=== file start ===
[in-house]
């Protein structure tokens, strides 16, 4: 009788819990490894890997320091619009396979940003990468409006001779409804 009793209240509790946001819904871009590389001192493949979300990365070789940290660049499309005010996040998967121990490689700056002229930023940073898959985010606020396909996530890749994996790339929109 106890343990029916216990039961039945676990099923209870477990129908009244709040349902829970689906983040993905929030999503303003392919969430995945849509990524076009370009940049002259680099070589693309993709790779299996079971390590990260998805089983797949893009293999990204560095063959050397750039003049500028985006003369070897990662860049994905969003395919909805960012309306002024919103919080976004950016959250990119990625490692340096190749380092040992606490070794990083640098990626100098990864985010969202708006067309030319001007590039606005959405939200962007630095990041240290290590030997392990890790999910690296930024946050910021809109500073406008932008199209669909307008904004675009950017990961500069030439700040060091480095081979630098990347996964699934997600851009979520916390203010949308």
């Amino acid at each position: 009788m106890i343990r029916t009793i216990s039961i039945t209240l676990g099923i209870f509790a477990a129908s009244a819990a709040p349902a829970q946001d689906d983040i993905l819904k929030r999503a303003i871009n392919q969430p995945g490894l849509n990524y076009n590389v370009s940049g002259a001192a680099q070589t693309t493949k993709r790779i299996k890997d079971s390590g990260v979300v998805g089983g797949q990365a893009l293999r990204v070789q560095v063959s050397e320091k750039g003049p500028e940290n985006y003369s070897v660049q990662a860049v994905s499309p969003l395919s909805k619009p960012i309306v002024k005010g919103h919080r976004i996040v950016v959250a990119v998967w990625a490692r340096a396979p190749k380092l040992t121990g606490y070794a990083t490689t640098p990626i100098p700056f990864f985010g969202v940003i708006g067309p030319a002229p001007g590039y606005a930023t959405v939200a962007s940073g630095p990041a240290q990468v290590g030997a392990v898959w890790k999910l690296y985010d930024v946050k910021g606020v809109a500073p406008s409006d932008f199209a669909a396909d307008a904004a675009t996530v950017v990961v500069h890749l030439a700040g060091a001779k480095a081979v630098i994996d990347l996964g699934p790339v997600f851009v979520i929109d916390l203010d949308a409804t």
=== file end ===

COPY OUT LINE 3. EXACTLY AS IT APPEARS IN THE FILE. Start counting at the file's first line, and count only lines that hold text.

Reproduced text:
């Amino acid at each position: 009788m106890i343990r029916t009793i216990s039961i039945t209240l676990g099923i209870f509790a477990a129908s009244a819990a709040p349902a829970q946001d689906d983040i993905l819904k929030r999503a303003i871009n392919q969430p995945g490894l849509n990524y076009n590389v370009s940049g002259a001192a680099q070589t693309t493949k993709r790779i299996k890997d079971s390590g990260v979300v998805g089983g797949q990365a893009l293999r990204v070789q560095v063959s050397e320091k750039g003049p500028e940290n985006y003369s070897v660049q990662a860049v994905s499309p969003l395919s909805k619009p960012i309306v002024k005010g919103h919080r976004i996040v950016v959250a990119v998967w990625a490692r340096a396979p190749k380092l040992t121990g606490y070794a990083t490689t640098p990626i100098p700056f990864f985010g969202v940003i708006g067309p030319a002229p001007g590039y606005a930023t959405v939200a962007s940073g630095p990041a240290q990468v290590g030997a392990v898959w890790k999910l690296y985010d930024v946050k910021g606020v809109a500073p406008s409006d932008f199209a669909a396909d307008a904004a675009t996530v950017v990961v500069h890749l030439a700040g060091a001779k480095a081979v630098i994996d990347l996964g699934p790339v997600f851009v979520i929109d916390l203010d949308a409804t």